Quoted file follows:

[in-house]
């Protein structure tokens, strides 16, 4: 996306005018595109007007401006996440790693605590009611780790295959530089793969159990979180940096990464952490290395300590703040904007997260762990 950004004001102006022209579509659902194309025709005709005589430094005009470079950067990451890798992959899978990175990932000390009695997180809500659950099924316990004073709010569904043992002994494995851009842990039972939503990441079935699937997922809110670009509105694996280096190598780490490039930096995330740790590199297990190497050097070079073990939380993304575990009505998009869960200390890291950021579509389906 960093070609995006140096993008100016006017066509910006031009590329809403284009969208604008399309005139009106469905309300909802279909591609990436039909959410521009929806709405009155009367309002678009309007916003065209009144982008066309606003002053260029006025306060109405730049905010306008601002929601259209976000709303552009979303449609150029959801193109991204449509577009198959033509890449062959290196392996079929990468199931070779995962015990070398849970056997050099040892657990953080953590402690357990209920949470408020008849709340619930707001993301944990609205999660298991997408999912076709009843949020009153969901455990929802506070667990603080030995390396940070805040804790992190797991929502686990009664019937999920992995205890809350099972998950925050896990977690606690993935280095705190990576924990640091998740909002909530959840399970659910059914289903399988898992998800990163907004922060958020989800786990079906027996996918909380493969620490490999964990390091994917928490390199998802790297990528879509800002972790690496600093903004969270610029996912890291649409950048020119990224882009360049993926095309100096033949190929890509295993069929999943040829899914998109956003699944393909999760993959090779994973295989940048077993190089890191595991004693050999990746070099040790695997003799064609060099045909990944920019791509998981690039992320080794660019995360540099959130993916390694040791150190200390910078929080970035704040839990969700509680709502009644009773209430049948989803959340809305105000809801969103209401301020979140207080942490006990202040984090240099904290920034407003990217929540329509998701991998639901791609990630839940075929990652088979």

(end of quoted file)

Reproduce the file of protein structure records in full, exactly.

[in-house]
């Protein structure tokens, strides 16, 4: 996306005018595109007007401006996440790693605590009611780790295959530089793969159990979180940096990464952490290395300590703040904007997260762990 950004004001102006022209579509659902194309025709005709005589430094005009470079950067990451890798992959899978990175990932000390009695997180809500659950099924316990004073709010569904043992002994494995851009842990039972939503990441079935699937997922809110670009509105694996280096190598780490490039930096995330740790590199297990190497050097070079073990939380993304575990009505998009869960200390890291950021579509389906 960093070609995006140096993008100016006017066509910006031009590329809403284009969208604008399309005139009106469905309300909802279909591609990436039909959410521009929806709405009155009367309002678009309007916003065209009144982008066309606003002053260029006025306060109405730049905010306008601002929601259209976000709303552009979303449609150029959801193109991204449509577009198959033509890449062959290196392996079929990468199931070779995962015990070398849970056997050099040892657990953080953590402690357990209920949470408020008849709340619930707001993301944990609205999660298991997408999912076709009843949020009153969901455990929802506070667990603080030995390396940070805040804790992190797991929502686990009664019937999920992995205890809350099972998950925050896990977690606690993935280095705190990576924990640091998740909002909530959840399970659910059914289903399988898992998800990163907004922060958020989800786990079906027996996918909380493969620490490999964990390091994917928490390199998802790297990528879509800002972790690496600093903004969270610029996912890291649409950048020119990224882009360049993926095309100096033949190929890509295993069929999943040829899914998109956003699944393909999760993959090779994973295989940048077993190089890191595991004693050999990746070099040790695997003799064609060099045909990944920019791509998981690039992320080794660019995360540099959130993916390694040791150190200390910078929080970035704040839990969700509680709502009644009773209430049948989803959340809305105000809801969103209401301020979140207080942490006990202040984090240099904290920034407003990217929540329509998701991998639901791609990630839940075929990652088979």